Content creation can take a great deal of time, so start by looking over your old content, or past programs/courses to see if there’s anything you can repurpose. Update and edit as necessary to make it relevant to the course.

You may also want to offer value-add-on content items. These are not essential to the program and its aims, but offer extra value for participants that they might find useful. Examples of add-on content include additional reports, free access to a membership site, access to software, swipe files, interviews with experts in this topic, and anything else your participants might enjoy.


Step 5 – Set up Your Tech

The technical requirements of your group coaching program should be simple. You don’t need anything complicated. The main thing you need is a platform to host the sessions.

You can either use a coaching platform like Teachable, CoachAccountable, or Satori, or a plugin such as OptimizePress or LearnDash. You can use any communication platform where people can gather, such as Facebook or Zoom.

Coaching platforms offer more robust features. They’re designed for group coaching. But the advantage of social media and other common platforms is that they’re easy to use.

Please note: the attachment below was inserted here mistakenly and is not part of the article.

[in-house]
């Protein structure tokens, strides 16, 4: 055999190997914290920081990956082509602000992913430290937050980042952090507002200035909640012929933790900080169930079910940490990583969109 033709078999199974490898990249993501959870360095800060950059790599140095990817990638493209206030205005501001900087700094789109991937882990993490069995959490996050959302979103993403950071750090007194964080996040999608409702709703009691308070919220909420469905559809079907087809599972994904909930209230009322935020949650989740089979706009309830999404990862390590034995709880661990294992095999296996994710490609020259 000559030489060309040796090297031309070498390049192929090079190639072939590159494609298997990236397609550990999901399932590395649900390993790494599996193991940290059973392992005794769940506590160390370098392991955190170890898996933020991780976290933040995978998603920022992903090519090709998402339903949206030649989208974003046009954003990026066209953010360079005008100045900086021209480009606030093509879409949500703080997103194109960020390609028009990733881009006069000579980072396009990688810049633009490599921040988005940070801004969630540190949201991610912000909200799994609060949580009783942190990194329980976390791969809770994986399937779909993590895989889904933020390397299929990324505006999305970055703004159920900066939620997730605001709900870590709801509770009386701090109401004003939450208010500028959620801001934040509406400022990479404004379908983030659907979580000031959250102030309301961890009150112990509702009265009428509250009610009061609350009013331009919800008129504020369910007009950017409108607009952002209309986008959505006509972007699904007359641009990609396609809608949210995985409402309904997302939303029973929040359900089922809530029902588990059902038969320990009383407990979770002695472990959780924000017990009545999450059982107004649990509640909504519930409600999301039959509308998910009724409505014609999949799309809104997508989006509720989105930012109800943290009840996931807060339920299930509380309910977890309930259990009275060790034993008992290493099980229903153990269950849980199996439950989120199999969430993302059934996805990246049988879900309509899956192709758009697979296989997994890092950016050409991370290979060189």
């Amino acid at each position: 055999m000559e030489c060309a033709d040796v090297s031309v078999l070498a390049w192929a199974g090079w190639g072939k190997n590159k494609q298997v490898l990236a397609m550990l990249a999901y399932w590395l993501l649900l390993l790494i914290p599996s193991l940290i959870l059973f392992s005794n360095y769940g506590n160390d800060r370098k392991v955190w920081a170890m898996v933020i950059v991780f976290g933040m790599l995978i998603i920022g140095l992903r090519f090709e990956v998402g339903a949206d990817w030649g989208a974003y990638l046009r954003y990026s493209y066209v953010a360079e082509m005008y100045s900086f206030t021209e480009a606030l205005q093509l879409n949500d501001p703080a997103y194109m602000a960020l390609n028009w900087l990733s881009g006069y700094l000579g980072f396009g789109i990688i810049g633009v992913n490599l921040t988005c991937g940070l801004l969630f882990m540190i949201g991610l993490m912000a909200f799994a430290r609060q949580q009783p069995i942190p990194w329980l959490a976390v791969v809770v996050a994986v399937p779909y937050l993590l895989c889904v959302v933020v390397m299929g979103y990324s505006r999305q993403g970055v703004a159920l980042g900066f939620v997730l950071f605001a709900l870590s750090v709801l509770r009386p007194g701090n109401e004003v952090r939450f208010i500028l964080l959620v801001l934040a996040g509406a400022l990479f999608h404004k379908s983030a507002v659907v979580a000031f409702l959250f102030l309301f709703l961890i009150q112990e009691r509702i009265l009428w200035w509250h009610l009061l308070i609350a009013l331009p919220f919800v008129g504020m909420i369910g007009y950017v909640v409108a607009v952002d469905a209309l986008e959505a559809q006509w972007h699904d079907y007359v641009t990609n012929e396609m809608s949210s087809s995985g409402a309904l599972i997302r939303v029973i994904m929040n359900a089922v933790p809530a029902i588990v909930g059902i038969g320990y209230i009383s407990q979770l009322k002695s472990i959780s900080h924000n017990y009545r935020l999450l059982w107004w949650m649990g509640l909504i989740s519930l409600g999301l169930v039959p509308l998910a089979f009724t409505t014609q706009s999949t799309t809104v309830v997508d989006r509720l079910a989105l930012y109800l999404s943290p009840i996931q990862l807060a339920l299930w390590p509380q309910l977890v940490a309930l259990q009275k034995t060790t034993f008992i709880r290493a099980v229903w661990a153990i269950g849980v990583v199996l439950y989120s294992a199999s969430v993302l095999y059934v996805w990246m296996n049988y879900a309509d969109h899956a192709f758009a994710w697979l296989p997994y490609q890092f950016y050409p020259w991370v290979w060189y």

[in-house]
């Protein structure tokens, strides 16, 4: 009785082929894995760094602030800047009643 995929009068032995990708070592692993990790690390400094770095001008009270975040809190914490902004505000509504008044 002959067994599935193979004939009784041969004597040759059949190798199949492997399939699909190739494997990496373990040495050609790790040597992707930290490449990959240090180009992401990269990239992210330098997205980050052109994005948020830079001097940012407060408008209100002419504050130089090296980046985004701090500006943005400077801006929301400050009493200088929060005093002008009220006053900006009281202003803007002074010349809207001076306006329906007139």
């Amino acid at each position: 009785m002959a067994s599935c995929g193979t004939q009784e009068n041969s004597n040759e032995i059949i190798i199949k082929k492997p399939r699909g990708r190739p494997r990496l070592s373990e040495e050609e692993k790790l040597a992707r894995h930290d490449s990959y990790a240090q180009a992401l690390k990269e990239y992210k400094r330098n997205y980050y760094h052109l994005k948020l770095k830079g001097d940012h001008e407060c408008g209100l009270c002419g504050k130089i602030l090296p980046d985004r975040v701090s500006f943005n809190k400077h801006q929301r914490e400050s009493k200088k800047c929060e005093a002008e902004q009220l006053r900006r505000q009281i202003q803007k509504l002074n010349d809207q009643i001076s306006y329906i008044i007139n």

WordPress Plugins offer the ability to contain everything on your own site. So you can have a sales page that connects to a checkout form, that then automatically enrolls your student and gives them a login user and password. Then they are taken directly to your content area. These services usually have an annual fee that is much less than paying for an outside coaching platform.

Free options include using something like Facebook or Zoom, and Google docs to deliver your content. And there’s a good chance your participants are already using them, so it makes it easy for them to join and participate.

Choose your platform based on what’s easiest for both you and your participants.

As you plan out your program, you might find that other tools would help. These might include

  • an email service provider/autoresponder to communicate with clients
  • project management software like Basecamp for keeping people on track
  • or private online community service (instead of a Facebook group) such as Circle, Heartbeat, or Thinkific.


Getting Started with Your Group Coaching Program

Now, you’re ready to get started. The next step is to market your course and run it. You’ll learn a great deal through trial and error, so focus on learning as much as you can from your first attempt, and use that to improve future programs. Also, be sure to collect feedback from your clients, so you can offer even more value.

Throughout the process of planning and running your group coaching program, put yourself in your client’s shoes. Imagine if you were them. What would help you overcome the problems you’re facing and get results? Use this question to guide future decisions when creating and running your programs.